It Is Important To Build Relationships With Professors

Going to college is scary, and Wake Forest is no exception.

Being a new student, not knowing how to handle the overwhelming course load and making new friends is daunting — we’ve all been in your shoes.

One thing that Wake Forest does well is having an engaging and amazing faculty. Getting to know your professors and visiting their office hours will drastically help you succeed and can be fun. Wake Forest professors are often passionate about what they teach, so getting to talk to them is a really cool opportunity — they all have interesting stories and backgrounds.

Most professors have regular office hours, but if they don’t, don’t be afraid to set up an appointment — your professors will appreciate the effort.

One of the best things about Wake Forest is that your professors actually know who you are. Since the class sizes are small, almost all of your professors will know your name and get to know a little bit about you. This also means that professors notice when you’re late or miss class on a regular basis, so arrive on time and don’t miss too many classes.

However, if you are sick or need to miss a class for another reason, professors are understanding. However, do not take advantage of this — professors want to be helpful, but it is important that you are respectful of them and their time.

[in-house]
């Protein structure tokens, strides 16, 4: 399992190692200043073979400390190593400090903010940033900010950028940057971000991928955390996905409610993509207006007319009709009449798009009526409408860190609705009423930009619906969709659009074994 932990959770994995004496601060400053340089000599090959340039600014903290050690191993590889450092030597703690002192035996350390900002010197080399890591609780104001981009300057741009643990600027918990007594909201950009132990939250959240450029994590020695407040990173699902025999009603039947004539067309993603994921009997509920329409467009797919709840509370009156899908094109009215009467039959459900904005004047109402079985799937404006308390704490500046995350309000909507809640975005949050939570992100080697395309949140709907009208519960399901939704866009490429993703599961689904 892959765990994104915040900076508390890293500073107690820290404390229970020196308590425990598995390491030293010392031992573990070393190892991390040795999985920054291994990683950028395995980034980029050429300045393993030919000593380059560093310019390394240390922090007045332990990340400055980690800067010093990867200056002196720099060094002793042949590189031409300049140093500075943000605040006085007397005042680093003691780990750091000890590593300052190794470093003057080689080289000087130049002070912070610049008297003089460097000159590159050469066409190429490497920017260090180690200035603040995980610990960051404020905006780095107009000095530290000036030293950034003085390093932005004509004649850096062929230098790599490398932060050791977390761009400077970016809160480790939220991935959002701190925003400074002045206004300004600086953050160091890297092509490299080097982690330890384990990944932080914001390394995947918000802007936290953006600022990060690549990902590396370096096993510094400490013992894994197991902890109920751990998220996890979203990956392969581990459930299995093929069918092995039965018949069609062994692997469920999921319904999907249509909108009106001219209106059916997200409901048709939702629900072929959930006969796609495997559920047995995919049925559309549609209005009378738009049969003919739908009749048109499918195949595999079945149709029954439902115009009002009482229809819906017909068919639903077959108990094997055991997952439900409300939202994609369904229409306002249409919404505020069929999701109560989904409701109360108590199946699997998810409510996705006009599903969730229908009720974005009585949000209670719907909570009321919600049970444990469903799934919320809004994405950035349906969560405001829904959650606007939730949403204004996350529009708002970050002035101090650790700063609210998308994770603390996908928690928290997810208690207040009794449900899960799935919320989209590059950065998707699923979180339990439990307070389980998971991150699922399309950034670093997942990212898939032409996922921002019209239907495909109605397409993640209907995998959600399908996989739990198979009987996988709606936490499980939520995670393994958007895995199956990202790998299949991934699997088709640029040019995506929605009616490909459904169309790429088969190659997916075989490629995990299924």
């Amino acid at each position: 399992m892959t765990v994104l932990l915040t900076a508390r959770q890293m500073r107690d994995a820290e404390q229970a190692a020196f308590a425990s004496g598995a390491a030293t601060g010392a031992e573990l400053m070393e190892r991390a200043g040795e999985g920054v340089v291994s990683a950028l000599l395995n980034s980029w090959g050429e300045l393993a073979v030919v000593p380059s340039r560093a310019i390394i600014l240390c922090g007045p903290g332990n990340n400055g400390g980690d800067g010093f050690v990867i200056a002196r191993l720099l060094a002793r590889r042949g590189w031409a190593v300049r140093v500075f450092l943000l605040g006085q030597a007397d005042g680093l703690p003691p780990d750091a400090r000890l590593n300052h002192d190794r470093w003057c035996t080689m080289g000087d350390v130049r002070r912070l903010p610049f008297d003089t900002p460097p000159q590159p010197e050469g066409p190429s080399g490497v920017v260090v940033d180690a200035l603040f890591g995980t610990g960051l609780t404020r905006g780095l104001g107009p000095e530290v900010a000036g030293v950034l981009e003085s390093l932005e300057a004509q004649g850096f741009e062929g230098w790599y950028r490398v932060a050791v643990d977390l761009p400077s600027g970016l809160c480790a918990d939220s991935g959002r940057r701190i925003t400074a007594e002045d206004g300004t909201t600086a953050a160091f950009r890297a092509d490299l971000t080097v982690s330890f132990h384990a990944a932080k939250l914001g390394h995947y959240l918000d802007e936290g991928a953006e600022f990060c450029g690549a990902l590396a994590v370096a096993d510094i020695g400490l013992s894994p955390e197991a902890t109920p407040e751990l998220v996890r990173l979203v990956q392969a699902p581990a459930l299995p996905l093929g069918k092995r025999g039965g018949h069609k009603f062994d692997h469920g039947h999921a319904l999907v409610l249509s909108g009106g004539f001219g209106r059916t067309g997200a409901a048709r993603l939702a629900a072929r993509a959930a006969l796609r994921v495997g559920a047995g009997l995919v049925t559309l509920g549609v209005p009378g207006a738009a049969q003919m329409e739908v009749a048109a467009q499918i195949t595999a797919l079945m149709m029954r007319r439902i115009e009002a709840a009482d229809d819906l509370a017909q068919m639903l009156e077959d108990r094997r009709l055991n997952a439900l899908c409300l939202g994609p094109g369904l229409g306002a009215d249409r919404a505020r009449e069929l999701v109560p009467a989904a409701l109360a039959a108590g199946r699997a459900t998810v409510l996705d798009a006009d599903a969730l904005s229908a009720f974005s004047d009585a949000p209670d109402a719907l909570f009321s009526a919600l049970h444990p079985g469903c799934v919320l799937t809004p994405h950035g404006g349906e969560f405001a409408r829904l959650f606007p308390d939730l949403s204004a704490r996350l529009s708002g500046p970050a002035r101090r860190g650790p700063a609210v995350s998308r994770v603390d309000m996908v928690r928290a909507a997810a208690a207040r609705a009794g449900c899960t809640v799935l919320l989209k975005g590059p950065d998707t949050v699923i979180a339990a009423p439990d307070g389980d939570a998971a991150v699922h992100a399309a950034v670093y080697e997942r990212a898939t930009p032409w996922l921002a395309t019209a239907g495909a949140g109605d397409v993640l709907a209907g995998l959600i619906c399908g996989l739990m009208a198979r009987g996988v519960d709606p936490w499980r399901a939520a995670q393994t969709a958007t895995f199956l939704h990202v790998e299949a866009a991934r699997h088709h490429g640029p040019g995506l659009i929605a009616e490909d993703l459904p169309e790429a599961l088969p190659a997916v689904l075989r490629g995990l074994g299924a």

One of the best ways to show your professors you are committed to the class and are serious about it is to show up on time, especially the first day.

The next thing is to be engaged in class and participate. Participating shows the professor that you are paying attention and are attempting to learn the material and is also helpful in actually learning what you need to know. Participation is often important in your grades. Participation grades are real so speak up and stay off of your phone.

While most professors can be casual, communication is key. When emailing professors, don’t write it as a text; handle it more formally and professionally. It is better to sound polite than rude.

The last piece of advice I have is to show your professors that you care about what you are learning and want to be there. It may not be what you want to study down the road, but those classes can still be intere=sting.

It is important to foster relationships with your professors not just to get a better grade, but for the future. Your professors are the ones you go to for letters of recommendation, advice on graduate school and even for job connections.

If you’re respectful of your professor’s time and put in effort, you’re doing what you need to do to succeed at Wake Forest.